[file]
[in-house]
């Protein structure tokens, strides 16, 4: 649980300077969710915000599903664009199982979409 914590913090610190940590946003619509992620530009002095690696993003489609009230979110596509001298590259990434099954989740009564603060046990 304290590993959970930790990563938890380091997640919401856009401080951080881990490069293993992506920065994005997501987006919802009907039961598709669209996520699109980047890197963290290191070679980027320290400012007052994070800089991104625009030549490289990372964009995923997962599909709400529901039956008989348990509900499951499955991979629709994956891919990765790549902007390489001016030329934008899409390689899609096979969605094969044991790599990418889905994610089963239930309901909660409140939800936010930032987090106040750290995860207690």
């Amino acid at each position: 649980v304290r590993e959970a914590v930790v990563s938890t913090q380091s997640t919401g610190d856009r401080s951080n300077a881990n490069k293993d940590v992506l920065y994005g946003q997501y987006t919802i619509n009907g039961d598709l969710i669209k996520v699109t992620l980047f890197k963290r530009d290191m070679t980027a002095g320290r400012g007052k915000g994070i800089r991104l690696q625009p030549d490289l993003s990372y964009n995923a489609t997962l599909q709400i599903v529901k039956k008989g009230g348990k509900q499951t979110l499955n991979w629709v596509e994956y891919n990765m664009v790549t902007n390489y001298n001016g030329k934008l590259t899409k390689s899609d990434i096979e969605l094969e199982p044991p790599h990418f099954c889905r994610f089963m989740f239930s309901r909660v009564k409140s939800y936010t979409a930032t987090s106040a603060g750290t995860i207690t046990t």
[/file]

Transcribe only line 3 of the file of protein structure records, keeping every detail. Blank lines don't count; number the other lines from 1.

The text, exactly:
């Amino acid at each position: 649980v304290r590993e959970a914590v930790v990563s938890t913090q380091s997640t919401g610190d856009r401080s951080n300077a881990n490069k293993d940590v992506l920065y994005g946003q997501y987006t919802i619509n009907g039961d598709l969710i669209k996520v699109t992620l980047f890197k963290r530009d290191m070679t980027a002095g320290r400012g007052k915000g994070i800089r991104l690696q625009p030549d490289l993003s990372y964009n995923a489609t997962l599909q709400i599903v529901k039956k008989g009230g348990k509900q499951t979110l499955n991979w629709v596509e994956y891919n990765m664009v790549t902007n390489y001298n001016g030329k934008l590259t899409k390689s899609d990434i096979e969605l094969e199982p044991p790599h990418f099954c889905r994610f089963m989740f239930s309901r909660v009564k409140s939800y936010t979409a930032t987090s106040a603060g750290t995860i207690t046990t």